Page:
Slouching towards a not so brave new world

The Brexit will make an already diminished Europe, more vulnerable to the insidious forces of xenophobia

Hisham Melhem

Published: Updated:

The stunning success of the campaign for the British exit from the European Union, or Brexit, is one of those “hinge moments’ in history whose reverberations are usually felt for many years. This is by far the most damaging blow to Europe’s fantastic rise from the rubbles of WWII and its long march towards a united Europe, whole and free, and the promised United States of Europe. The rejection of the EU by a simple majority of the populations of the United Kingdom cannot be reduced to one overarching cause. For years to come, scholars, historians, journalists, politicians; the serious ones and the charlatans will analyze the reasons, assess the consequences and assign the blames.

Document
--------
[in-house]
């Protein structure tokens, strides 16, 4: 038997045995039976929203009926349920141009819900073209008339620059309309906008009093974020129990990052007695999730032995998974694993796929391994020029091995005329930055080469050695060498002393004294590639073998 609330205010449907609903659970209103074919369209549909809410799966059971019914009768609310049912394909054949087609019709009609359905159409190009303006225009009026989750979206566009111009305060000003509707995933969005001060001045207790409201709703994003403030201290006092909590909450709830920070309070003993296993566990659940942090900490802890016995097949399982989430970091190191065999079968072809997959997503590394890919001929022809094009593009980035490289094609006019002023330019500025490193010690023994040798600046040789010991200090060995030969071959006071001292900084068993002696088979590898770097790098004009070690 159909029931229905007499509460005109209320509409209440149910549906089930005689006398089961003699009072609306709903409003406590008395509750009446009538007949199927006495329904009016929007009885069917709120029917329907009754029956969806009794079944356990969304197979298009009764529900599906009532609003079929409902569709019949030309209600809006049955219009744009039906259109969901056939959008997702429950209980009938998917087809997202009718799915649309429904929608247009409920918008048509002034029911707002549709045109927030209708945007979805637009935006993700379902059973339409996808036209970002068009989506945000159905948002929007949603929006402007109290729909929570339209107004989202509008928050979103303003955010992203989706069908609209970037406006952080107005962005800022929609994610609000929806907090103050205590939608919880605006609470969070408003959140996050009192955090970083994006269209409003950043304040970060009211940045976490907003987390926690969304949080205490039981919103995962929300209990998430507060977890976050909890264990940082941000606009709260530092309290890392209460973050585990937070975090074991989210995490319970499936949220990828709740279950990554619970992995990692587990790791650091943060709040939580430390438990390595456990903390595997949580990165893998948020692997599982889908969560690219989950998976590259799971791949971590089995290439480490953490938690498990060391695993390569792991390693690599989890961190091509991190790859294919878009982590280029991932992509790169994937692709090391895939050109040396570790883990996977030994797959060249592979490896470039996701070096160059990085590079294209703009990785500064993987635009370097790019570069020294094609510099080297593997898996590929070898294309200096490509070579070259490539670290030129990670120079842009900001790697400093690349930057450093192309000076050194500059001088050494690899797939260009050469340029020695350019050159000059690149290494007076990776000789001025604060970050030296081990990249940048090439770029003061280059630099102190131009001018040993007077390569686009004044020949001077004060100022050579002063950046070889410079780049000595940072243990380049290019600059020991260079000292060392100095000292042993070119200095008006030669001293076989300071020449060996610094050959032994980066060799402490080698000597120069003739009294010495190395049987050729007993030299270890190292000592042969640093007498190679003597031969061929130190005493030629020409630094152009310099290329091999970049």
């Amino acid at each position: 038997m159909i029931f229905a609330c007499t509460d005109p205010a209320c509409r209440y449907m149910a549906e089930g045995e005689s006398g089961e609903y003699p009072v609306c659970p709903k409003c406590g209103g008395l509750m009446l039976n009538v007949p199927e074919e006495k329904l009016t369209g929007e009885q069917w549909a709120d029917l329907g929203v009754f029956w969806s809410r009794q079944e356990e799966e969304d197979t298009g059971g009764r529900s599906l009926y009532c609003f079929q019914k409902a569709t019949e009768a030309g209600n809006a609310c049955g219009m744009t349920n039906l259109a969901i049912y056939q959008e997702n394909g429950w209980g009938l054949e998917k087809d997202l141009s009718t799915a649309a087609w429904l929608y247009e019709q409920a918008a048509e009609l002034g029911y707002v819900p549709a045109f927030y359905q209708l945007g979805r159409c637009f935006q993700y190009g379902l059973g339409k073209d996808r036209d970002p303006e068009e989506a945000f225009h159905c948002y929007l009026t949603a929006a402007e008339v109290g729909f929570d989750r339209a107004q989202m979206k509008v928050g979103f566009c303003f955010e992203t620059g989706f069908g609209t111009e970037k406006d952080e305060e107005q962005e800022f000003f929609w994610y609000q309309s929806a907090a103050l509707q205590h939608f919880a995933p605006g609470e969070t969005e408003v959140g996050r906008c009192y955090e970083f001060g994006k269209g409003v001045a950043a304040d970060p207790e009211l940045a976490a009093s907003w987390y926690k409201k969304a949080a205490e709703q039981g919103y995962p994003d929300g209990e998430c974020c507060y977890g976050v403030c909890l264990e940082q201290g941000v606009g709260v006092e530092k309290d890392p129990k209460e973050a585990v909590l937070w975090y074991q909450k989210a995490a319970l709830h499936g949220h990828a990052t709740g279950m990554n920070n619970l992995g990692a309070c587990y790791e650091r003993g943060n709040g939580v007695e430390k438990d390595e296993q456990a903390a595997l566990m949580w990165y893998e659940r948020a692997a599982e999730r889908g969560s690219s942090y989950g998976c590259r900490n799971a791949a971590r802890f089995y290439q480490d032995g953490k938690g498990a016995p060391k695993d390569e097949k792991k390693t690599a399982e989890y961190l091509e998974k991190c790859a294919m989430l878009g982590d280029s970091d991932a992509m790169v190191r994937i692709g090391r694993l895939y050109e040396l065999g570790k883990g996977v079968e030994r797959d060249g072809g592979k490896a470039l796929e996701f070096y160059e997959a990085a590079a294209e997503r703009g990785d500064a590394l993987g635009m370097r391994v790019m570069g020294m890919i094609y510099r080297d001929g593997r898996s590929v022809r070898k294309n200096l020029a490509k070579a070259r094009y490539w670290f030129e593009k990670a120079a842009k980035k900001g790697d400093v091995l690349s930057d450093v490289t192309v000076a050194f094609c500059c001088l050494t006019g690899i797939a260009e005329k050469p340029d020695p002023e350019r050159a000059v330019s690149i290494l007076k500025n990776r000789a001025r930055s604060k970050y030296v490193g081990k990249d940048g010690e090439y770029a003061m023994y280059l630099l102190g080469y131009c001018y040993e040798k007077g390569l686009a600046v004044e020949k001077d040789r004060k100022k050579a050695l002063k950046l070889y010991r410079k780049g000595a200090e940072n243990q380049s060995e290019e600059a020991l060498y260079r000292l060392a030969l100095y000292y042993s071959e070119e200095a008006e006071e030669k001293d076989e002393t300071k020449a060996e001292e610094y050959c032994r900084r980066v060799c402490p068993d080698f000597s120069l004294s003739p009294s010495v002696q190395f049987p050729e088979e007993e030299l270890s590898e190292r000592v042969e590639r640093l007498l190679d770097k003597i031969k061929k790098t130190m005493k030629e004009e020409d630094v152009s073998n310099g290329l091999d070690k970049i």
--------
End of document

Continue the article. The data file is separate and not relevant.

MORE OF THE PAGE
Already much has been written about the fear and loathing that led Britain to sever its 43-year complex association with the continent, about the angst and anger that alienated a large number of British citizens from the political and financial elites in London who were overtaken by the sirens of technological progress, open borders and greater integration, the limitless promise of the globalization of prosperity and the benefits of immigration. One incessant refrain heard from the proponent of withdrawal from the European Union was: we want the restoration of our sovereignty. This was maybe the loudest battle cry of this rebellion against globalization and against the conceit behind the concept of “beyond Westphalia” which prematurely celebrated the fraying of traditional national sovereignty that emerged after the Peace of Westphalia of 1648.